Facebook's democratic process
Here’s the key sentence written by Zuckerberg, which is the sentiment that all Facebook users should now hold the site to: “Our main goal at Facebook is to help make the world more open and transparent.” That’s not unlike the Obama administration, whose online campaign was run by a former Facebook exec and which is making a point of posting almost everything relevant — like the recently passed federal stimulus package — online.
I suspect you can only see the principles and the statement if you are a member of Facebook, so I will briefly summarize here.
There are ten Principles:
1. Freedom to Share and Connect — as long as both parties consent
2. Ownership and Control of Information — Facebook believes that people should own and control their information, but admits that its “controls are not capable of limiting how those who have received information may use it, particularly outside of Facebook.” This goes back to what I said in a previous post: if privacy is ultra important to you, Facebook probably isn’t the service for you. If you want to “live out loud,” so to speak, updating your status every ten minutes so that everyone knows when you are waking up, eating lunch, and hitting the hay, come on board.
3. Free Flow of Information — and access to practical, easy tools to navigate that information
4. Fundamental Equality — we all have equal rights on Facebook. It’s a classless society. Or trying to be, at least.
5. Social Value — the network and your place in it is built on trust and reputation
6. Open Platforms and Standards — this is more on the technical side of things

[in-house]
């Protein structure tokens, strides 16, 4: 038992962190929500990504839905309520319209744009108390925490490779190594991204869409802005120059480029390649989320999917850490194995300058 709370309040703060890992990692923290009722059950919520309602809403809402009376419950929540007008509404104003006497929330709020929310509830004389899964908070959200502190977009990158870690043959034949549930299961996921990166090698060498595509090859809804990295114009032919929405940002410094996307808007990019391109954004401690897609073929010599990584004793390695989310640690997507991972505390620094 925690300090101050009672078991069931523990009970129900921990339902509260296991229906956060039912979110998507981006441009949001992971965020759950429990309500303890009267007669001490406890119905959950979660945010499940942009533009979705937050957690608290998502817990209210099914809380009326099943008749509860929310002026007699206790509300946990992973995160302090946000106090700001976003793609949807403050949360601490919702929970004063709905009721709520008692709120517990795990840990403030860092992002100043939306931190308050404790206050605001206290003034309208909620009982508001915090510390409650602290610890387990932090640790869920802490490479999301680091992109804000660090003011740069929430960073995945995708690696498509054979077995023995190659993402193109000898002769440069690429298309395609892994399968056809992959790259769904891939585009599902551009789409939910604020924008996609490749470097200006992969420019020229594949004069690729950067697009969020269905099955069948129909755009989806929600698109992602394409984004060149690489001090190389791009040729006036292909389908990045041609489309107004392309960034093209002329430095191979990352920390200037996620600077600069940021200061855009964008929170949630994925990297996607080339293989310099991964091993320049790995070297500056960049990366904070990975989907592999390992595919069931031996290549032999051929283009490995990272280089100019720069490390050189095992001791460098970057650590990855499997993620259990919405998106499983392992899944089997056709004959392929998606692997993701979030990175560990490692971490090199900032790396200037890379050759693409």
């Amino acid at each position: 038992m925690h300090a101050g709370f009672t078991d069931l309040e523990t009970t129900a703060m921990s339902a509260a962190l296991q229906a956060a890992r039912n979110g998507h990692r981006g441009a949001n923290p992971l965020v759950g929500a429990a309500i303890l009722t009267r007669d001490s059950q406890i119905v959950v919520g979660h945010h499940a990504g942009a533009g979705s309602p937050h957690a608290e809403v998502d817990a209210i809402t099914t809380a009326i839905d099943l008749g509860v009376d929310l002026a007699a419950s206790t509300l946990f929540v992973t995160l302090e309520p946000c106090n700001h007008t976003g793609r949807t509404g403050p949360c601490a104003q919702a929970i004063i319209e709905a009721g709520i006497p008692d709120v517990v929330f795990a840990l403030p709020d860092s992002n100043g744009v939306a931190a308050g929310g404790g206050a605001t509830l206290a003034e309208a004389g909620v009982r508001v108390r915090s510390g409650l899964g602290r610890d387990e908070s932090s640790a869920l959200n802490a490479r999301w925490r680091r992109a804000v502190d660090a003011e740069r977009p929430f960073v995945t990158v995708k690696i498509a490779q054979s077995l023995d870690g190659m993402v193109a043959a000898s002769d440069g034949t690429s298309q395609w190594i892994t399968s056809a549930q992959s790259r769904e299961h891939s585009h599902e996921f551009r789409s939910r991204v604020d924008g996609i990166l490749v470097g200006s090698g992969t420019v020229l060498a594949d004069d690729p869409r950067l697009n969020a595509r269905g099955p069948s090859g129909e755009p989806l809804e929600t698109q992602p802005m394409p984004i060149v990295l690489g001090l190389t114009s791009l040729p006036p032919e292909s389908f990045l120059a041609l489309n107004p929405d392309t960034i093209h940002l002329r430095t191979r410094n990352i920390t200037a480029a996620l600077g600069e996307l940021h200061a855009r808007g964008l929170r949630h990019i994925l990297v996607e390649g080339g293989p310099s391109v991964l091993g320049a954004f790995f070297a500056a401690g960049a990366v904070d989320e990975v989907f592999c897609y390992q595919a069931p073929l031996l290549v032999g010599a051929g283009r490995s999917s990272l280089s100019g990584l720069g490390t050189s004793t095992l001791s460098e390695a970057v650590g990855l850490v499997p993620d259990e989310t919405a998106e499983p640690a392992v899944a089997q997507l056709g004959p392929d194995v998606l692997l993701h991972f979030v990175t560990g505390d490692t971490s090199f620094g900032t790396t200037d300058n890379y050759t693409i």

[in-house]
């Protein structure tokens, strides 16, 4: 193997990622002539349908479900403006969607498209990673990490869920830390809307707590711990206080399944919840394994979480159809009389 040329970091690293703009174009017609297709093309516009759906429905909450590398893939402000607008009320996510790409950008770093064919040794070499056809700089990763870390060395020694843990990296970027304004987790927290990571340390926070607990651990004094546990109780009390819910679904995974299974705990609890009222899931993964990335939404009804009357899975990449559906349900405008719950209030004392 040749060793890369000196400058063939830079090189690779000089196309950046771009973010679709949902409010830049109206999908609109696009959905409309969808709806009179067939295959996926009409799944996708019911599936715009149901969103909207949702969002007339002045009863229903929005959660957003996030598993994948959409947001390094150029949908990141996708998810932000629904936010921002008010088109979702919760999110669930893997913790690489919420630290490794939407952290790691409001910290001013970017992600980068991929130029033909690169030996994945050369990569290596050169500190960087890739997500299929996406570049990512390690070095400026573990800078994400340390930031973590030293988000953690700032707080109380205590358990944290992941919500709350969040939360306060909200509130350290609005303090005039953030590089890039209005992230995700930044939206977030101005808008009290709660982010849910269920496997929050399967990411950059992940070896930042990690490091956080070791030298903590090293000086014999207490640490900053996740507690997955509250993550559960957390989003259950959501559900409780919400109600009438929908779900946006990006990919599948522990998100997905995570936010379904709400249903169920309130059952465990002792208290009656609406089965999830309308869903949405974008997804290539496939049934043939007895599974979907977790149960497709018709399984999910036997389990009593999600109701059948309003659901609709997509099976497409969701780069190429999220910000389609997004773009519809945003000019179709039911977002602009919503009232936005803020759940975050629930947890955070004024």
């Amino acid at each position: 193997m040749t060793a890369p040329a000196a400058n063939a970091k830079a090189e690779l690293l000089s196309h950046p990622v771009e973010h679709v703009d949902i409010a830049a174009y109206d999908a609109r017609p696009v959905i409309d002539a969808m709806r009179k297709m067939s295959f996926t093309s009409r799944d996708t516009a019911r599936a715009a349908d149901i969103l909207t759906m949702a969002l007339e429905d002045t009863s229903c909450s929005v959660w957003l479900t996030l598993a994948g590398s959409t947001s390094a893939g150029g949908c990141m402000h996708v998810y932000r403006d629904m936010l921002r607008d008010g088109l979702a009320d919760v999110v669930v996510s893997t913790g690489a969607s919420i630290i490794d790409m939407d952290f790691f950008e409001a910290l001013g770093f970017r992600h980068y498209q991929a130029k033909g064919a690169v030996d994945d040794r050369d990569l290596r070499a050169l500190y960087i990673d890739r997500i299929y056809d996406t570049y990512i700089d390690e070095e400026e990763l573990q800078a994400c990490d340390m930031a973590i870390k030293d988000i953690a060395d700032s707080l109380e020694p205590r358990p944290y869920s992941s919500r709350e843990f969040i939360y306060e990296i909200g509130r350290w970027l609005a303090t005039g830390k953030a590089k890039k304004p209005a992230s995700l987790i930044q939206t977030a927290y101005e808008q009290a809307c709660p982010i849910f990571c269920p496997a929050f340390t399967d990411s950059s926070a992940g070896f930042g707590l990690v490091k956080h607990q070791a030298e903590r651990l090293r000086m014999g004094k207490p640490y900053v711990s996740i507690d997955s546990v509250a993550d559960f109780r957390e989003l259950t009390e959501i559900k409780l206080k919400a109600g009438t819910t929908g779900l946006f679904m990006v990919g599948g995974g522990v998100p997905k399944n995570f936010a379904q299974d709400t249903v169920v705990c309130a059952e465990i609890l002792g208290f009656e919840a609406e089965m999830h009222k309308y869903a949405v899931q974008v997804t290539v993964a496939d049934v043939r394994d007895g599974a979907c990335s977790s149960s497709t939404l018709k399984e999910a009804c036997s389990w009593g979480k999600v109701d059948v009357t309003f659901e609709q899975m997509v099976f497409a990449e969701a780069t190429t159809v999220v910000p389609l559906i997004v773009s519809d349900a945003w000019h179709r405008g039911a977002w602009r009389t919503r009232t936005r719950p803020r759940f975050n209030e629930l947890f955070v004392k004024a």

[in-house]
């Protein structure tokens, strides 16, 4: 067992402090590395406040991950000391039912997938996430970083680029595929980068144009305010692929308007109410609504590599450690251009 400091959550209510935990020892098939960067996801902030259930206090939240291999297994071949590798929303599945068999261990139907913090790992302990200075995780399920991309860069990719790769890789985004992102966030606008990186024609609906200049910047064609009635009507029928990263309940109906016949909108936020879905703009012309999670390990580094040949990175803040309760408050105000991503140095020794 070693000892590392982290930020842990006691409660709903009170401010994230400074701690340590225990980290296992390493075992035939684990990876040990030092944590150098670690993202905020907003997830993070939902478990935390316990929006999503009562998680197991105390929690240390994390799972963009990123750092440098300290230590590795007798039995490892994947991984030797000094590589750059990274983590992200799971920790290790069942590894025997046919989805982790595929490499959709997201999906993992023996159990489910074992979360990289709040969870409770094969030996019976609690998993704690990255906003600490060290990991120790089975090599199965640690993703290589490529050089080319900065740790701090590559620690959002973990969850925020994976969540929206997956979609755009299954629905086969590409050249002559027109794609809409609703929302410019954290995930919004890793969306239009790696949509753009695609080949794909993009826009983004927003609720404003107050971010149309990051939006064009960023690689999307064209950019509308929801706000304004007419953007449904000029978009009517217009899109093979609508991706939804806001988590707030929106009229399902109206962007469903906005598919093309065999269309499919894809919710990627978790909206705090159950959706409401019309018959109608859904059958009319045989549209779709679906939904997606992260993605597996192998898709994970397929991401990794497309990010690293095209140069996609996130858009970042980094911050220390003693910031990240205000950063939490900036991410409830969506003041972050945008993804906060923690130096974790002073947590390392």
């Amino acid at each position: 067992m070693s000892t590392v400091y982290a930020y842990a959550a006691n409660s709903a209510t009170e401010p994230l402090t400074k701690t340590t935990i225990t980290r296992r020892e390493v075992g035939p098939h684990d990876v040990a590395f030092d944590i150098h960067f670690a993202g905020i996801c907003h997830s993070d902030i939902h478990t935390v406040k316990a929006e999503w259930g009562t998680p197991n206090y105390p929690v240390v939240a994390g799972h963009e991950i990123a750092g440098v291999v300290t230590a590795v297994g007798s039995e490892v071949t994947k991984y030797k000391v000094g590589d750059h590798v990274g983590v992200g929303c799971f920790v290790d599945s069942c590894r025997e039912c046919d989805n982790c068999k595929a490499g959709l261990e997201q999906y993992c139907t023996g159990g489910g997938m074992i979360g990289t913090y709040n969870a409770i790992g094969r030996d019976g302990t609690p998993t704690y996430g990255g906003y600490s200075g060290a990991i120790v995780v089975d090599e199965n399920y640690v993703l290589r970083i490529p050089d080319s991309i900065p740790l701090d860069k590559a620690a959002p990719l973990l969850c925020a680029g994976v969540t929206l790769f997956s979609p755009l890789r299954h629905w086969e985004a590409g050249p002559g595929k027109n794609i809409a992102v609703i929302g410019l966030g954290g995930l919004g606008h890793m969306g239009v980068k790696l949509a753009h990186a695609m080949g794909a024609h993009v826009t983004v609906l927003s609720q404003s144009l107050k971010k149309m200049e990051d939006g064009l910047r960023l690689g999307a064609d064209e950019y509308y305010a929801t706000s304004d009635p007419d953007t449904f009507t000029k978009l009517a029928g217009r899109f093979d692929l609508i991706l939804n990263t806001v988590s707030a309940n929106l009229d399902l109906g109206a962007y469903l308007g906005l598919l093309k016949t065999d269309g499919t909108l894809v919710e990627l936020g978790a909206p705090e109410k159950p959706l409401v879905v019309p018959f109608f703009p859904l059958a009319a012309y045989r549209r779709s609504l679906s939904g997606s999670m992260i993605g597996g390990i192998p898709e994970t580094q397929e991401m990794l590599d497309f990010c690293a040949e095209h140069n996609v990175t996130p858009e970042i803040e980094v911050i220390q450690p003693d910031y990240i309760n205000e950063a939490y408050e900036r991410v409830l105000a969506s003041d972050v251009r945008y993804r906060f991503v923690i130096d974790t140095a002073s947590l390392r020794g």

7. Fundamental Service — Facebook should be free! Hooray!
8. Common Welfare — this is the link to the Statement of Rights and Responsibilities, coming up next
9. Transparent Process — this is what Facebook is trying to do right now, especially after people felt duped with the last draft of the Terms of Service
10. One World — One Love, let’s get together and feel all right.
OK, now for the Statement of Rights and Responsibilities, which were summarized by this group’s administrators:
1. “Forever won’t work: Facebook’s use of our content has to have clear limits.”
2. “Opt-in only: Facebook can’t just change the terms whenever they want.”
3. “Write it in English: No legalese (or Latin!) please.”
Meanwhile, other controversial changes that the site has made in the past several months – particularly the change of the user interface – WILL NOT be up for notice, comment or voting, although all parts of the site will be governed by the new policies. I know a lot of people who didn’t like the user interface change, but I have to agree with Zuckerberg: you can’t please all the people all the time – particularly 175 million of them – so sometimes you just have to make a change and say this is the way it is and leave it at that. Otherwise you’ll be spinning in circles trying to please all the complainers, and that’s really no way to live, love or conduct a business.